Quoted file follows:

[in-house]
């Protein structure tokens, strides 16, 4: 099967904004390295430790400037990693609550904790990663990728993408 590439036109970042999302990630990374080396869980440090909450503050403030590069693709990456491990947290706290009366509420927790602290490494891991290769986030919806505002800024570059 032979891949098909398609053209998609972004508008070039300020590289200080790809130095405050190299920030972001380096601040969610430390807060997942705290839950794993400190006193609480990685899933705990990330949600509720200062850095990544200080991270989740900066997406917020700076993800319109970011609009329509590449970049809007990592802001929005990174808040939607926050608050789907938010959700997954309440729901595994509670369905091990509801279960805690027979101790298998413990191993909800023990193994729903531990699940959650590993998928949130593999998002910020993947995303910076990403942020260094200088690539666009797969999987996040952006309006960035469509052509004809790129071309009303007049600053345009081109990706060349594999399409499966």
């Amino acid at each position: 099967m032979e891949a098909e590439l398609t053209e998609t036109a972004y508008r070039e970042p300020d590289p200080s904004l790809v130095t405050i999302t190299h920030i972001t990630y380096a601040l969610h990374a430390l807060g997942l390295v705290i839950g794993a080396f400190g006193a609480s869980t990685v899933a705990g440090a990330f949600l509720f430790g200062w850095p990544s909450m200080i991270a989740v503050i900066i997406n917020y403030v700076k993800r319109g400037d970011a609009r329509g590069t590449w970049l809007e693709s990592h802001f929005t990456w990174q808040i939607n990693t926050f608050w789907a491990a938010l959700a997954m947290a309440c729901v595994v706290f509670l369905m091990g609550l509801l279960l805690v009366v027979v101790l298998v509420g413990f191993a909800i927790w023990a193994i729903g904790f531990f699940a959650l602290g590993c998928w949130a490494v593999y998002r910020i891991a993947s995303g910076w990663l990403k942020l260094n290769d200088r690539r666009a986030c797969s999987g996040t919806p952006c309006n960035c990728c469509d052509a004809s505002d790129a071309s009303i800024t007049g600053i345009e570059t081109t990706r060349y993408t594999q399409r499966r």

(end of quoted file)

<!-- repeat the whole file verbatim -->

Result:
[in-house]
């Protein structure tokens, strides 16, 4: 099967904004390295430790400037990693609550904790990663990728993408 590439036109970042999302990630990374080396869980440090909450503050403030590069693709990456491990947290706290009366509420927790602290490494891991290769986030919806505002800024570059 032979891949098909398609053209998609972004508008070039300020590289200080790809130095405050190299920030972001380096601040969610430390807060997942705290839950794993400190006193609480990685899933705990990330949600509720200062850095990544200080991270989740900066997406917020700076993800319109970011609009329509590449970049809007990592802001929005990174808040939607926050608050789907938010959700997954309440729901595994509670369905091990509801279960805690027979101790298998413990191993909800023990193994729903531990699940959650590993998928949130593999998002910020993947995303910076990403942020260094200088690539666009797969999987996040952006309006960035469509052509004809790129071309009303007049600053345009081109990706060349594999399409499966």
């Amino acid at each position: 099967m032979e891949a098909e590439l398609t053209e998609t036109a972004y508008r070039e970042p300020d590289p200080s904004l790809v130095t405050i999302t190299h920030i972001t990630y380096a601040l969610h990374a430390l807060g997942l390295v705290i839950g794993a080396f400190g006193a609480s869980t990685v899933a705990g440090a990330f949600l509720f430790g200062w850095p990544s909450m200080i991270a989740v503050i900066i997406n917020y403030v700076k993800r319109g400037d970011a609009r329509g590069t590449w970049l809007e693709s990592h802001f929005t990456w990174q808040i939607n990693t926050f608050w789907a491990a938010l959700a997954m947290a309440c729901v595994v706290f509670l369905m091990g609550l509801l279960l805690v009366v027979v101790l298998v509420g413990f191993a909800i927790w023990a193994i729903g904790f531990f699940a959650l602290g590993c998928w949130a490494v593999y998002r910020i891991a993947s995303g910076w990663l990403k942020l260094n290769d200088r690539r666009a986030c797969s999987g996040t919806p952006c309006n960035c990728c469509d052509a004809s505002d790129a071309s009303i800024t007049g600053i345009e570059t081109t990706r060349y993408t594999q399409r499966r």